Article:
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Your Punishment … Community Service

May 19, 2015

Get caught breaking the law and you’ll likely be punished. Exceed the speed limit and you may be required to pay a fine. Drink and drive and you may have your driver’s license taken away. Steal from someone and you may spend some time behind bars. Commit some other crime and you may get the worst punishment of all … community service!

 

Stop the insanity! I’ll pay the fine, take the bus, and spend some time in the pokey … but please don’t make me do community service! Are you kidding me? We punish people by requiring them to provide community service? We punish people by requiring them to help other people? Are you kidding me?

 

I am utterly amazed that we live in a society that considers service to our community as a form of punishment. It shouldn’t be considered a punishment to serve our community … it should be considered an honor. In fact, we should all be required to provide a certain amount of time to serve our communities.

 

As leaders, we should be using our influence to encourage people to give back. Some of the best lessons we’ll ever learn will come from serving others. Here are 3 reasons we should all be willing to provide community service:

 

(1) It will put your own life in perspective

In pursuit of our own success, we sometimes forget what the rest of the world is like. You’ll find it’s difficult to complain about your family after you’ve spent some time with kids who never knew their parents. You’ll find it’s difficult to complain about your home after you’ve spent time with people who don’t have a home. You’ll find it’s difficult to complain about your job after you’ve spent time helping less fortunate people fill out a job application. By taking the time to help others, you may just discover that by helping others, you really are helping yourself.

 

(2) You’ll become more accepting of other people

Take a look at the people close to you. We have a tendency to surround ourselves with people with similar interests, lifestyles and beliefs. At the same time, we tend to alienate people who don’t think like we think, or look like we look, or talk like we talk. When we serve the people in our communities, we will likely be helping people who are not like us. As a result, we become more accepting of other people.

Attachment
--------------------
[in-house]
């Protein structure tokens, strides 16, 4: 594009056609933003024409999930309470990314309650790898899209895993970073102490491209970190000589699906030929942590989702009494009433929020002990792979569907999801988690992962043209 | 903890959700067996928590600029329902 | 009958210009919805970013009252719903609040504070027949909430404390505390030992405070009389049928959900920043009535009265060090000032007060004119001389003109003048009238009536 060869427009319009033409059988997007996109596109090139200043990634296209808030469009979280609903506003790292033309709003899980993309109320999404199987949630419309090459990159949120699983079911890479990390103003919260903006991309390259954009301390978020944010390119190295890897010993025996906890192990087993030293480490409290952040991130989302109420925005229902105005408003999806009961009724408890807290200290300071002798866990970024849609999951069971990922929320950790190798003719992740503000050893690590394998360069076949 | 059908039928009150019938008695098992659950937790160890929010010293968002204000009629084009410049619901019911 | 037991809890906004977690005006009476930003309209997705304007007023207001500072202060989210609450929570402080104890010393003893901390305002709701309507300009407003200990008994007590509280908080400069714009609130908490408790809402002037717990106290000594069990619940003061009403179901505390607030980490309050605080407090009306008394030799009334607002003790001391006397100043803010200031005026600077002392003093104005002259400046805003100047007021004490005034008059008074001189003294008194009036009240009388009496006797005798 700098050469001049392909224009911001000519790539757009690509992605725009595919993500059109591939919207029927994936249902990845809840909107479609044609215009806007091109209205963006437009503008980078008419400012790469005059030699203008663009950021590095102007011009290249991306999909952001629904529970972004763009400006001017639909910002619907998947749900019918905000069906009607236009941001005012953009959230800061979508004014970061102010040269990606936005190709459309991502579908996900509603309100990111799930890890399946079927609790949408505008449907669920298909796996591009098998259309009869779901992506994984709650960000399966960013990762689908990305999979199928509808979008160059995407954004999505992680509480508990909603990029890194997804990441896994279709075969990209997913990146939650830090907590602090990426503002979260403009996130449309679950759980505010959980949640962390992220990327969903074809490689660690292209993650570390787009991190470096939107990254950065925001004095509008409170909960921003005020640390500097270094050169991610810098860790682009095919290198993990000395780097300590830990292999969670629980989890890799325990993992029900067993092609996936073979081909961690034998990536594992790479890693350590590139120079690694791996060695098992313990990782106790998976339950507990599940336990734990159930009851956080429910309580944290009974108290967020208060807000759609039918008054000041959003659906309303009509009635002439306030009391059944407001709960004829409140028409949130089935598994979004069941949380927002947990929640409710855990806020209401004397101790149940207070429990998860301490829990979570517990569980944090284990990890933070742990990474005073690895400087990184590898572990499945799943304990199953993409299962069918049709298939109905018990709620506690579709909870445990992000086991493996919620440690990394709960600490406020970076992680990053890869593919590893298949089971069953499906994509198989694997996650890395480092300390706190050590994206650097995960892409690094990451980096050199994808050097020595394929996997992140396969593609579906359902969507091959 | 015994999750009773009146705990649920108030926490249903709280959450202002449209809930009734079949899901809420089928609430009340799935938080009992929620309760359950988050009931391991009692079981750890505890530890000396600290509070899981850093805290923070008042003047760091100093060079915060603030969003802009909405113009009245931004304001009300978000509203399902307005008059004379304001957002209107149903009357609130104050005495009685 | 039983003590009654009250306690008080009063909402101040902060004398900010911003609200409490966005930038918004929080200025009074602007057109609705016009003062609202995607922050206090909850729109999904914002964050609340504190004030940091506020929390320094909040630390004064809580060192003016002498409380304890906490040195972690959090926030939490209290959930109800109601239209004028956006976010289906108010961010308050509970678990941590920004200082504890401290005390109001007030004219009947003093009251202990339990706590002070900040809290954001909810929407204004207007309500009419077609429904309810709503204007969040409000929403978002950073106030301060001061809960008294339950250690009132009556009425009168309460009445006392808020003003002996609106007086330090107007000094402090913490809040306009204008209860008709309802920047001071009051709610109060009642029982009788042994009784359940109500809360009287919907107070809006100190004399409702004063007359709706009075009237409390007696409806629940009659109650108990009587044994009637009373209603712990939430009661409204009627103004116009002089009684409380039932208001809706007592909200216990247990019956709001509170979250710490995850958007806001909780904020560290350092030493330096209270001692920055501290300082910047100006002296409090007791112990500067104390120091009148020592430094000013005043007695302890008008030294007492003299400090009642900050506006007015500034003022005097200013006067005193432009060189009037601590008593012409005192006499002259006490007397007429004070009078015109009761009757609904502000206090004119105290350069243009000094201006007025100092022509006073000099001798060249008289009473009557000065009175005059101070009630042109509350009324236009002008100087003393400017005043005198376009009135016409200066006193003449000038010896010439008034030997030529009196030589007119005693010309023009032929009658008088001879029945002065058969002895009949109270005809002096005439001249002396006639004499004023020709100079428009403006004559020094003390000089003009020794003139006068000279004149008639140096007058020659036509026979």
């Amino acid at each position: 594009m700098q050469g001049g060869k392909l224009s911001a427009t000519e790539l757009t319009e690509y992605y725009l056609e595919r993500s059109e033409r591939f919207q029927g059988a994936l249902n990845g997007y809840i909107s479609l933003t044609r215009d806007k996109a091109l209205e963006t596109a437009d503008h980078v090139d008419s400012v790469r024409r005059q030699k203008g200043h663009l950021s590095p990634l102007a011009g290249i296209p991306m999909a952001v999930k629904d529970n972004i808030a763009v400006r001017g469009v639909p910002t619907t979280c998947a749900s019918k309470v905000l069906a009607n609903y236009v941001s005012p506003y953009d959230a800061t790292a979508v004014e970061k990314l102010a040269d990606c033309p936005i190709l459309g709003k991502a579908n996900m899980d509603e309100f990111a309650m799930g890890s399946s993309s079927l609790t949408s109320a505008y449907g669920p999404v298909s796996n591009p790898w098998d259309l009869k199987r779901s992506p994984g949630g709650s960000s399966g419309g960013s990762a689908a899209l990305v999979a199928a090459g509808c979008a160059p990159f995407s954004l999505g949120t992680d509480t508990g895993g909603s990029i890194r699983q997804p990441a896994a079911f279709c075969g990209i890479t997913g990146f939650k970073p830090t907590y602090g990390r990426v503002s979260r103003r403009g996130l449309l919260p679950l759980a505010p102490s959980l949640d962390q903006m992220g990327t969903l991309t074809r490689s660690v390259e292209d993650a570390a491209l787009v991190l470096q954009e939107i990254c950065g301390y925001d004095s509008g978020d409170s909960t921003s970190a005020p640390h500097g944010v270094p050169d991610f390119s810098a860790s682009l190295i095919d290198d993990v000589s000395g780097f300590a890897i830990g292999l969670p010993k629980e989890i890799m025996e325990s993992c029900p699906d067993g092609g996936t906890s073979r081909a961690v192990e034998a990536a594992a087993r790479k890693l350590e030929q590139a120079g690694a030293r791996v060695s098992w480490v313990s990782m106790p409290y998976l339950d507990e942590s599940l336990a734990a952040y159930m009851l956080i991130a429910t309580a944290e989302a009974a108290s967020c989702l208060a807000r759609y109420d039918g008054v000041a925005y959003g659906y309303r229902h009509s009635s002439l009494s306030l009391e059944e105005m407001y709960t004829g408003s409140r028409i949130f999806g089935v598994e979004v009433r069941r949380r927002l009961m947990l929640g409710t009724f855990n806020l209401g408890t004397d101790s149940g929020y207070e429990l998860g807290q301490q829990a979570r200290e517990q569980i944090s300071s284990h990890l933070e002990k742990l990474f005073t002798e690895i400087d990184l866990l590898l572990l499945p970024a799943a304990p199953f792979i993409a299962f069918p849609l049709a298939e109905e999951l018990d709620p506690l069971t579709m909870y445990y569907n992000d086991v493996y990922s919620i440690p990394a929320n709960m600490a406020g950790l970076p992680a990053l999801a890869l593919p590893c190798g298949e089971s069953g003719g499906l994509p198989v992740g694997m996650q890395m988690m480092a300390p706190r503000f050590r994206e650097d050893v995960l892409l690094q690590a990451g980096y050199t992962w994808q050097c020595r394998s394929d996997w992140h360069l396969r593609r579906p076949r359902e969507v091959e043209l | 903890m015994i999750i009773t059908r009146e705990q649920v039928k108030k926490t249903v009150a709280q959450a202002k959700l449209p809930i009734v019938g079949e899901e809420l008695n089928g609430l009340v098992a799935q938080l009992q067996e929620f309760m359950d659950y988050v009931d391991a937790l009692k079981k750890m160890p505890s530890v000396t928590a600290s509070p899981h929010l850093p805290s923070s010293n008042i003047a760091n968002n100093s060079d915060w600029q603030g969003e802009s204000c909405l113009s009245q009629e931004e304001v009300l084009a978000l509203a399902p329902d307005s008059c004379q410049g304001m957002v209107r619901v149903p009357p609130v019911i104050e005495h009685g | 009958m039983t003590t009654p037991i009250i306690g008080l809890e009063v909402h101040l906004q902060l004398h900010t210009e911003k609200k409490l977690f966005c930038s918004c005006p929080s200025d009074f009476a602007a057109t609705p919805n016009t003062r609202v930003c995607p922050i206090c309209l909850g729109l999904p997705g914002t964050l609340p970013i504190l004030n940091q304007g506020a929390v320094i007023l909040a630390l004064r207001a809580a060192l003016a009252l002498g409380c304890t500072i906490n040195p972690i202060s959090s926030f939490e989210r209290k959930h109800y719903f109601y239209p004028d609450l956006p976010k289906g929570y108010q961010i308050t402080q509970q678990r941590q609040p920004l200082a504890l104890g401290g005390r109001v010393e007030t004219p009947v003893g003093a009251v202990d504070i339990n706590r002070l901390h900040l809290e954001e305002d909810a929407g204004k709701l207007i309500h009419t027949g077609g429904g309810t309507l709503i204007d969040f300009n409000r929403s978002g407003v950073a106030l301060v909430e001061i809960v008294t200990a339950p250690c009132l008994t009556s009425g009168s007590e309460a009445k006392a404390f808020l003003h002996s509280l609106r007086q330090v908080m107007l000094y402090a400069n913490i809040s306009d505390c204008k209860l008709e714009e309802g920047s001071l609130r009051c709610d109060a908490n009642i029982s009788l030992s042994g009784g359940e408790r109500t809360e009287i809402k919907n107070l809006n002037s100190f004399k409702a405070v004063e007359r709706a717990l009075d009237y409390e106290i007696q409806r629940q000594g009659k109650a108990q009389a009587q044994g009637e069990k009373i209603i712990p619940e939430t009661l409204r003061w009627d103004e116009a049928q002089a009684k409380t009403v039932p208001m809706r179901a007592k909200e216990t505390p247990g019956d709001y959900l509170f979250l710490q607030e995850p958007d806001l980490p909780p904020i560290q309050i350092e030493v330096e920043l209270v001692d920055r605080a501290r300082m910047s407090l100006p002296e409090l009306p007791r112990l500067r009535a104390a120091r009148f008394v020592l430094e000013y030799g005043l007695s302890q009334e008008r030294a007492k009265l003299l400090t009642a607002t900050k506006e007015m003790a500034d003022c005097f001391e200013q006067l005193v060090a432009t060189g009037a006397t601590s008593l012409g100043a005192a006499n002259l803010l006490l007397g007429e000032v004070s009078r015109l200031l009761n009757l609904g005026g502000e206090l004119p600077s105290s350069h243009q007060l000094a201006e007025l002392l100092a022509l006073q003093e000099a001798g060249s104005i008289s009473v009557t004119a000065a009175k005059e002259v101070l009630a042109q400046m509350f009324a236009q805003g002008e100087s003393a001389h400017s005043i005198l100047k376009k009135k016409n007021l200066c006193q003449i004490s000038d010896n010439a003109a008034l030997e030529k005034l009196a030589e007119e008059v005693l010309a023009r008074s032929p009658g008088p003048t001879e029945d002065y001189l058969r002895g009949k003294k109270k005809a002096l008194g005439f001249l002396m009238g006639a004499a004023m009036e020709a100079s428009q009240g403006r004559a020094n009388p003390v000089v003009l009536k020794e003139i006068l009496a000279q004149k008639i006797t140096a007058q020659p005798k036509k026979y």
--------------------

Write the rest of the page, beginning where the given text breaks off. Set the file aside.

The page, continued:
(3) You’ll learn the importance of a single person

Some people think of community service as providing for a group of people. While that may be true in some instances, your efforts can help you see the importance of a single person. Although you may be building a house for Habitat for Humanity, you may learn the story of why a father is struggling to provide for his family. Although you may volunteer at a retirement home, you may learn the story of a grandmother who’s made a great contribution to the world in the way she raised her children.

 

Although you may be working with abandoned and abused children, you may learn the story of a young girl’s dream to make a difference in the world. Community service may be about serving the community, but for you personally, it may be about learning the importance of a single person.

 

Nobel Peace Prize winner Albert Schweitzer once said: “I don’t know what your destiny will be, but one thing I know. The only ones among you who will be truly happy will be those who have sought and found how to serve.” As the son of a Lutheran pastor, Albert Schweitzer dedicated his life to the service of others. Imagine the impact we could have if we just dedicated a fraction of our lives to the service of others.

 

Service to others should not be seen as punishment. Nor should it be seen as something you do for three hours on a Saturday morning. When you get to the point that serving others is not just something you do, but something you are, the feeling will be better than any paycheck you’ll ever receive. The money you earn will be spent and soon forgotten. The feeling you get from helping others will stay with you for a lifetime. Here’s to a lifetime of helping others!

 

Clint Swindall

 

© Clint Swindall — Clint is the president & CEO of Verbalocity, Inc., a personal development company with a focus on leadership enhancement. For information about how he can help your organization, please visit www.verbalocity.com, or contact him directly at clint@verbalocity.com.

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